Album Reviews

Black Lips – Underneath the Rainbow

on March 17, 2014, 12:01am
Black Lips – Underneath the Rainbow B-
Release Date
March 18, 2014
Label
Vice Records
Formats
digital, vinyl, cd
Buy it on amazon

Lately, it seems every new record is a “maturation.” “They’re growing up,” the music monoculture assures us. “They’re getting introspective.” They said it about Los Campesinos! last year, and now they’re saying it about Real Estate. But it seems like they’ve always been saying it about Black Lips, or at least since 2007’s Good Bad Not Evil, when the band stepped out of the basement and into the garage. How, exactly, have they matured, though? Yeah, you’re probably not going to get puked on anymore if you go to their live shows. Nobody’s going to be pissing in each other’s mouths (onstage, at least). But the music? Half, if not most, of the songs on this new LP would be right at home on Good Bad Not Evil and, dare I say, every album before it, all the way back to their 2003 debut. Because no matter who’s producing, be it Mark Ronson on 2011’s enjoyable Arabia Mountain or the Black Keys’ Patrick Carney on this latest go-around, the Lips are always going to sound like the Lips. And that’s a good thing. If you see them on their current tour, you’ll hear Cole Alexander beg you to “suck some milk from my titties!” Fuck maturing. This shit rocks.

The above lyric, par for the course in a Lips song, emerges from the squinty synth line that underscores “Funny”, the band’s biggest detour from their tried and true roots punk roots. Alexander calls it their attempt at “having more of a commercial sound,” but fear not, purists, this is no Reflektor. The song’s anthemic chorus should prove a clap-happy respite from the inevitable mosh pit overload afflicting any Black Lips concertgoer. Alexander himself almost sounds ashamed of it, dubbing the synth “a fluke,” but such a confession simply confirms what everyone knows by now: The Black Lips play dirty rock ‘n’ roll, and that ain’t gonna change. Ronson added a certain slickness to 2011’s Arabia Mountain, sure, but Underneath the Rainbow sounds like it was recorded behind chainlink, and it’s all the better for it.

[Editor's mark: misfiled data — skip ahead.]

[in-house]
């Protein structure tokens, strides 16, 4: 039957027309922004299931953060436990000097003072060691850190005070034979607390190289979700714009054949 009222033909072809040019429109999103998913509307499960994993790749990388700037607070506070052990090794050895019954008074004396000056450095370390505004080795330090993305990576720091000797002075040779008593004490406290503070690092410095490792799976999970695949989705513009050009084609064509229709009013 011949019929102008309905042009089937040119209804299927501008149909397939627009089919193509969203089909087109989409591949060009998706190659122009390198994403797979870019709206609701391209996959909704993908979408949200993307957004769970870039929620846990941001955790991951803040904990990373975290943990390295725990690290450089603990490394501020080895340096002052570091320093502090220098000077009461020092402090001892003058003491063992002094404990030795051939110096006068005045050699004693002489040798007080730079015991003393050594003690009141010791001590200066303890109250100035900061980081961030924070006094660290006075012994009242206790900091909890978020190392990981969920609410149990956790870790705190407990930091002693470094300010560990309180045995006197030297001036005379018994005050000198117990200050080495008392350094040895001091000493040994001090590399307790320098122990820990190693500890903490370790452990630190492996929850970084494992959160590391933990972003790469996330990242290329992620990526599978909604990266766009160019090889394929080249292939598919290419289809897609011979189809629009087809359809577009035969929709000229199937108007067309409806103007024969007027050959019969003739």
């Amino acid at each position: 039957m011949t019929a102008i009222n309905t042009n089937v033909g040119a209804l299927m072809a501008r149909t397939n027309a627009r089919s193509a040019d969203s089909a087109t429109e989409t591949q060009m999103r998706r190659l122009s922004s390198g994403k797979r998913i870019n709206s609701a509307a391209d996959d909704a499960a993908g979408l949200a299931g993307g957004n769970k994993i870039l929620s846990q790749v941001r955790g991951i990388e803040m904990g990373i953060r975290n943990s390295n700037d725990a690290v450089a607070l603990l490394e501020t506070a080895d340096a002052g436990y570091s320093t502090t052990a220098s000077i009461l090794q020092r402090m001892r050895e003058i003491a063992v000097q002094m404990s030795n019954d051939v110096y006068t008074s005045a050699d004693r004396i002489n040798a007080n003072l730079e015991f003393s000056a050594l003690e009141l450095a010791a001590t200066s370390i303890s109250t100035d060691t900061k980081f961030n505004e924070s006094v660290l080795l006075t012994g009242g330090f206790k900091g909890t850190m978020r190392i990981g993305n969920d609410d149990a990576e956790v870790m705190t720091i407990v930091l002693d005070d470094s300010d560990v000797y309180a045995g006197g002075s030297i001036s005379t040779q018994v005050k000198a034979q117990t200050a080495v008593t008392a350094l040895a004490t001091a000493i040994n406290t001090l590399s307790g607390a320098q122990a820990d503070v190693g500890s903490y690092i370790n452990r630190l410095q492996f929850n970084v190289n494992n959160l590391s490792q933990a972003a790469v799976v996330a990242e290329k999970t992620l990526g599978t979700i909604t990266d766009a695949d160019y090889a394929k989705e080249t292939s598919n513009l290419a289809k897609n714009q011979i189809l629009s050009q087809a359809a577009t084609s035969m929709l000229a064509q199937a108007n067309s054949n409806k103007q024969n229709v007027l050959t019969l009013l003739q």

Chalk some of that up to Carney, whose fingerprints are all over lead single “Boys in the Wood”, a drunken, bluesy chant about backwoods boozing that marries the lyrical grime of Leadbelly with the accessibility of early Black Keys. The song also serves as a sobering counterpoint to cheeky songs like “Drive-By Buddy” and “Smiling”, both of which revel in the sunbaked tomfoolery of youth. Lyrically, Black Lips have always been as concerned with consequences as they’ve been with troublemaking, and the boys in the wood are simply grown-up versions of those rabblerousers; they haven’t grown up, just become a little more sad and a lot more dangerous.

But it’s not all dusty beer bottles and broken T-Bird hoods. “Make You Mine”, possibly the record’s biggest throwback to ’60s bubblegum, is downright saccharine in its sentiment, with an infectiously bubbly bass line to boot. Traces of the Stones can be heard among the lilting whistles of “I Don’t Wanna Go Home”, and “Waiting” echoes the Yardbirds with its driving, stomp-friendly melody. “Do the Vibrate”, a sneering track decrying smartphone dependence, sonically recalls Incesticide, Nirvana’s famously grimy collection of B-sides.

Of course, these are the same musical touchstones you’ll hear on any Black Lips record, and that proves to be both blessing and curse. They wear the influences well, and their own diverse interpretation of ’60s garage and psychedelia remains refreshing seven LPs into their incredible career. But the band also has a tendency to overstuff their records, with several tracks sinking into a quicksand of feedback. Songs like “Dorner Party”, “Dandelion Dust”, and “Dog Years” have yet to make an impact after multiple listens, dwarfed by poppier, more polished tracks like “Smiling” and “Boys in the Wood”. That said, Underneath the Rainbow clocks in at 12 tracks, unlike Arabia Mountain’s punishing 16. Leaner does mean meaner, and with the Black lips, mean is best.

“Well, brother, what’s the matter/ Do you hate the life you chose?” Alexander asks at the top of “Drive-By Buddy”. There’s a smirking confidence to his delivery, because the Lips don’t. They’re one of the most consistent bands in rock, and they’re doing exactly what they were meant to do. Underneath the Rainbow is just one more example of that.

Essential Tracks: “Make You Mine”, “Smiling”, and “Boys in the Wood”

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